A long long time ago my wargaming life received one of its first powerful impulses through the game of Spacehulk, now in its third (and second limited, haha) reincarnation. It was one of those delightful crossovers between board- and miniature tabletop wargames that played fast and furious and still looked terrific. Every once in a while another such game comes along and this year it is Jugula by Studio Tomahawk.
Unlike Spacehulk Jugula is not an out-of-the-box game. It is made up out of a rule set, a minimum of one card deck per player and a simple but pretty paper playing board suitable for playing on with pieces like 28mm figures which you have to provide yourself. It is a game about gladiatorial combat, but it is more of a board game, not a war game in the strict sense of the word. It is played on a board of 64 squares (so a chess board would work just fine in a pinch) and played with a minimum of 4 different playing pieces per side. It can accommodate 2 to 4 players.
The 4 playing pieces per player represent 4 different Gladiators, taken straight from the heydays of the Roman Empire. You can assemble a team by choosing 4 Gladiator cards from a deck of 12 different types, divided in light or heavy gladiators. The well-known, like the Murmillo, the Retiarius, the Secutor and the Thraex are here, but also the more mysterious ones like the Scissor and the semi-mythical Crupellarius.
I came upon an odd thing here; the Thraex (or Thracian), with his double greaves, leggings, arm guard, shield and helmet one of the heavier historical types, is a light gladiator in Jugula while the historically light Hoplomachus with his spear, small shield, arm guard and helmet is a heavy one. I am still wondering whether these two were not simply confused with one another ….
Each gladiator type has specific speed, attack and defense stats, which also depend on whether the opponent is a heavy or a light gladiator. Attack- and defense values are enhanced or penalized based on attacks from the front, rear or side and fighting multiple opponents. On top of that, some gladiators have specific traits, like the net-fighting Retiarius who can pin an opponent in place. When wounded, the gladiator’s card is flipped to reveal his (inferior) wounded stats. Finally, attacks have ranges. Swords can only attack adjacent squares, while whips, spears and bows range further.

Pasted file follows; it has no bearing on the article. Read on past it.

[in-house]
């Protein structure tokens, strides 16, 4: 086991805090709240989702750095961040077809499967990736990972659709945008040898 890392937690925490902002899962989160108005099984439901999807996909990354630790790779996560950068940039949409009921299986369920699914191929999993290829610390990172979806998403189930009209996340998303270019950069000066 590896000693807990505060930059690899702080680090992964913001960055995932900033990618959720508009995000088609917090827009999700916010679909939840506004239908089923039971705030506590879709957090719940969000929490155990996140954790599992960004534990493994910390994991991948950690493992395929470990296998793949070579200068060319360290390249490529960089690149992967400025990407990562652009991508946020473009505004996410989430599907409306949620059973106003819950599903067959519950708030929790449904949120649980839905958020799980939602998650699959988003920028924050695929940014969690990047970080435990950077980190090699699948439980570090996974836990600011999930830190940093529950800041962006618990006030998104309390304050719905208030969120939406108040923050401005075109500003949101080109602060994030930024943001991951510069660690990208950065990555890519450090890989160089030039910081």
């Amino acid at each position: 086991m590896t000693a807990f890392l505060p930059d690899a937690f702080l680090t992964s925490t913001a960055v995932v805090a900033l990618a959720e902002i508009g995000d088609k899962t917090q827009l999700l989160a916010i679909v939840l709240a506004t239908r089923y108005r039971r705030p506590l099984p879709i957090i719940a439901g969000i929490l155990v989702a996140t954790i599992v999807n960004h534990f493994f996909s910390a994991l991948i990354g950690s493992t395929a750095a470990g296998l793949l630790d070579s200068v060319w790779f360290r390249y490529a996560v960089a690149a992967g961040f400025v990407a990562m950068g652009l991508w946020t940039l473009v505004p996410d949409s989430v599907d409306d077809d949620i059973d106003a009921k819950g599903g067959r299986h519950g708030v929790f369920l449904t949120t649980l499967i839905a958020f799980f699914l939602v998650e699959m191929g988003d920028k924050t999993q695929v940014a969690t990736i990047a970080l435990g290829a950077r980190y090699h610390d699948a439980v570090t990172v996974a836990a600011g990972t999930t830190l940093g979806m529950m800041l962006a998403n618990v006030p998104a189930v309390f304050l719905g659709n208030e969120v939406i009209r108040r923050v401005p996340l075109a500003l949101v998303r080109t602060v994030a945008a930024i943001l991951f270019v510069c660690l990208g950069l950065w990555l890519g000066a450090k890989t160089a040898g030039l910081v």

The gaming cards is where the game’s tactical genius shows. Each player starts the game with a deck of basic cards with varying values that perform multiple functions. A card may be spent either to move or fight with one or more figures, to draw a variable number of new cards to your hand, to buy “Prima” bonus cards that offer enhanced values, to enhance your audience support (the “Vox Populi”) that gives you bonuses on attacks and a bigger hand of cards or they can double as dice throws in the combats. So managing your hand of cards requires you to balance a LOT of priorities and enables a wide range of tactics. Should you invest in increasing your vox populi and gain an Attack bonus? Or should you buy Prima cards to increase your chances in the long term? And of course you have to take into account the strengths and weaknesses of your Gladiators.
Combat is what wins the game in the end. Three points win a game, a wounded opponent being 1 point and a killed one 2 points. Gladiators attack opponents within range in their front when you spend a card on them with its attack function. Each player then draws a card from his hand with a die score, adds attack or defense values and bonuses to determine the winner, who must have the highest score. Doubling your opponents’ score means a wound, tripling it means a kill, simply topping it means pushing your opponent straight back. When it is impossible to move back, he gets a wound instead. So don’t let them gang up on you or get pushed against the wall!
Apart from stand-alone games you can also go completely Campaign and start a lanista, a gladiator school. You pick starting teams and play games with them, eventually developing new skills or traits and fighting your own gladiator stable to the top of the lists for fortune and eternal fame!
Jugula offers the suggestion to play with the paper board and 28mm figures. But of course you can always go completely overboard and build massive arenas with customized figures. I chose 1/32 figures and a big wooden board with a sand floor. In time I will build a circular gallery with Vox Populi counters to really make it look like an arena, but so far the big figures and the round arena board look spiffing, don't you agree? I thought you would.
For our first game we both chose a team of two lights and two heavies. You start the game at your board edge and in order to avoid getting pinned to the wall you need to get into the arena ASAP. And we both did. I quickly invested in two expensive Prima cards and some Vox Populi points and tried to isolate one of my opponents' Gladiators. You spend quite some cards on maneuvring around, circling each other and looking to corner your opponent before you can strike and don't forget you only get to play one card per turn, so you can either move or fight or do something else. Early on I got lucky and wounded one opponent. Eventually I managed to sandwiched an enemy Provocator and killed him! Habet!
Jugula for two players plays in about an hour per game. With a few games under my belt, I can justly say it is a joy to play and I haven't even tried the Campaign game yet. And last but not least, you get the excuse to buy a few handfuls of Gladiators!
Released in 2014
Publisher: Studio Tomahawk
Price: 20 GBP for the rulebook, 7 GBP or 9 Euros per card deck, of which each player needs one.